First dogs affect White House image more than you'd think.
It has happened already: Muttgate. Sen. John McCain has a dog; Sen. Barack Obama does not. The Associated Press and Yahoo found that pet owners favor Senator McCain over Senator Obama, with dog owners particularly in McCain's corner. Even cat owners went for McCain.
One pet owner said dog owning "tells you that they're responsible at least for something, for the care of something."
Presidential dogs have not only been prominent in politics, but in more than a few instances they've been image breakers and makers.
When Buddy, Bill Clinton's Lab was killed by a car in 2000, the nation mourned. The national empathy for that loss could have played a small part in easing leftover tension from White House scandals at the time.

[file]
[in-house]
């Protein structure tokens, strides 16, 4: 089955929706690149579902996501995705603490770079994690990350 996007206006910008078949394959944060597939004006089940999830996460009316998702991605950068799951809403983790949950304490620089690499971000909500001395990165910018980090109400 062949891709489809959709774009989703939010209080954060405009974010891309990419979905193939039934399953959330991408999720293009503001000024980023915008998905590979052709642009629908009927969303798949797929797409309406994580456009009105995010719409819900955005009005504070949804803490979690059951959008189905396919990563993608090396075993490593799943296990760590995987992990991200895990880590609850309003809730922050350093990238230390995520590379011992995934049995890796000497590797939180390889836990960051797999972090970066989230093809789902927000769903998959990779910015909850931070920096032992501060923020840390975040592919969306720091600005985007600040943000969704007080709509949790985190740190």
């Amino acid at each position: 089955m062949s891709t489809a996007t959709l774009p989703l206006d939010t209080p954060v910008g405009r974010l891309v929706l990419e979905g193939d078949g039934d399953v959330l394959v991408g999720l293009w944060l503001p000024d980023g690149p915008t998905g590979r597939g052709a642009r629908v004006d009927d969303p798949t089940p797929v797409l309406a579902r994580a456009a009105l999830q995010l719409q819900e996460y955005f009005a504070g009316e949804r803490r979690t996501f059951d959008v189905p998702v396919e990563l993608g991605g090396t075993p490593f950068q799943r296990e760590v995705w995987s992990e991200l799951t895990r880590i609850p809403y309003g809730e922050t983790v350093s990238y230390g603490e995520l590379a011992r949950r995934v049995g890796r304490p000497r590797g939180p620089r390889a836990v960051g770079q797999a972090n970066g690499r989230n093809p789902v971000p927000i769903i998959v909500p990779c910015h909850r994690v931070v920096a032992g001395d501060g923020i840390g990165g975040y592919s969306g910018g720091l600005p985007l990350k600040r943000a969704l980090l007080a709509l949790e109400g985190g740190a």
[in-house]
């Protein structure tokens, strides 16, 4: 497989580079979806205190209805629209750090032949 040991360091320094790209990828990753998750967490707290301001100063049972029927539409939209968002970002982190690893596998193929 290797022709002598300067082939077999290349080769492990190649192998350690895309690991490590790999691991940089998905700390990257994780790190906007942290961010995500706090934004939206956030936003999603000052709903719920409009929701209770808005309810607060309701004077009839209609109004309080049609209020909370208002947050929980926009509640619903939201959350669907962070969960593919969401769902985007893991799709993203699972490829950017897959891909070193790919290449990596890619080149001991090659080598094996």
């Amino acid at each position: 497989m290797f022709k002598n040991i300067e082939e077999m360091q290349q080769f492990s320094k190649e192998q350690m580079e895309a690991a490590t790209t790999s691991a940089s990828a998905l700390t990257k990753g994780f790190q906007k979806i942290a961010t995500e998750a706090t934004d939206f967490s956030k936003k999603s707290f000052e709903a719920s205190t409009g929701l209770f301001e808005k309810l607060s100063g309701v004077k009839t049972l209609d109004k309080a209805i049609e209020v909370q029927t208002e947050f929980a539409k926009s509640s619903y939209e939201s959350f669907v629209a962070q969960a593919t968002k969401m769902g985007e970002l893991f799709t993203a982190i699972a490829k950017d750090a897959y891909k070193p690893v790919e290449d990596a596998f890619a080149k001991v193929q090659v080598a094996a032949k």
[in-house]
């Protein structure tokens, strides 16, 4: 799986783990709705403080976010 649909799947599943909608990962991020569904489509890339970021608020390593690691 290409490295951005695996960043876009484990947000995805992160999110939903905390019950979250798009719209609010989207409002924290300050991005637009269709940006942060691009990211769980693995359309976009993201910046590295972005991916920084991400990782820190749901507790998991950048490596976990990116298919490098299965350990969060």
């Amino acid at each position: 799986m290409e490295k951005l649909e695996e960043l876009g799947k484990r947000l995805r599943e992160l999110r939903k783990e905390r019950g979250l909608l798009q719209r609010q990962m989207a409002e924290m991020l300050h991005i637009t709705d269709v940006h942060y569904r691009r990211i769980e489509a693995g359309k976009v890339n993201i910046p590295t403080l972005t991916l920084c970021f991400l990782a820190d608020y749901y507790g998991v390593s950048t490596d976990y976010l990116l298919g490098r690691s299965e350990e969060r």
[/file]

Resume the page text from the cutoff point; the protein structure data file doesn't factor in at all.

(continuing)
Vice-presidential candidate Richard Nixon, hounded (couldn't resist) by allegations that rich backers were supporting his luxurious lifestyle, made "the Checkers speech" in which he emotionally defended accepting the gift of a cocker spaniel. "Regardless of what they say about it, we're gonna keep it," Mr. Nixon declared. And Mr. Nixon remained on the ticket.